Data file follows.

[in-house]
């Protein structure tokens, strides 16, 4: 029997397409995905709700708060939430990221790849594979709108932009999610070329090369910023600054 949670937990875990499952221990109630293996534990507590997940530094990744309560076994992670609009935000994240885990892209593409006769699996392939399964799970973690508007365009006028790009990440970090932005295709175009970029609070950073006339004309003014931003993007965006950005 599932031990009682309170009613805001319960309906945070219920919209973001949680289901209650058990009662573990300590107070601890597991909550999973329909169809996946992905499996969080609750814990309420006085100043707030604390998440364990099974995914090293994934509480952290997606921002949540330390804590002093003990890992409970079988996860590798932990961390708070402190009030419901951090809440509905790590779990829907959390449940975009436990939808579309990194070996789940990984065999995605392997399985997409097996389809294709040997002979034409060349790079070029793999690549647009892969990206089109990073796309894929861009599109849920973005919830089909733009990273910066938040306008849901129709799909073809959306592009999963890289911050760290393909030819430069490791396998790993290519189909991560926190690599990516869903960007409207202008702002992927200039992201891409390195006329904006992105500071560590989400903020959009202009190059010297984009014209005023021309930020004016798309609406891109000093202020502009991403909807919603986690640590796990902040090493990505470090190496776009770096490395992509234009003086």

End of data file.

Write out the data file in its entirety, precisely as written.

[in-house]
């Protein structure tokens, strides 16, 4: 029997397409995905709700708060939430990221790849594979709108932009999610070329090369910023600054 949670937990875990499952221990109630293996534990507590997940530094990744309560076994992670609009935000994240885990892209593409006769699996392939399964799970973690508007365009006028790009990440970090932005295709175009970029609070950073006339004309003014931003993007965006950005 599932031990009682309170009613805001319960309906945070219920919209973001949680289901209650058990009662573990300590107070601890597991909550999973329909169809996946992905499996969080609750814990309420006085100043707030604390998440364990099974995914090293994934509480952290997606921002949540330390804590002093003990890992409970079988996860590798932990961390708070402190009030419901951090809440509905790590779990829907959390449940975009436990939808579309990194070996789940990984065999995605392997399985997409097996389809294709040997002979034409060349790079070029793999690549647009892969990206089109990073796309894929861009599109849920973005919830089909733009990273910066938040306008849901129709799909073809959306592009999963890289911050760290393909030819430069490791396998790993290519189909991560926190690599990516869903960007409207202008702002992927200039992201891409390195006329904006992105500071560590989400903020959009202009190059010297984009014209005023021309930020004016798309609406891109000093202020502009991403909807919603986690640590796990902040090493990505470090190496776009770096490395992509234009003086």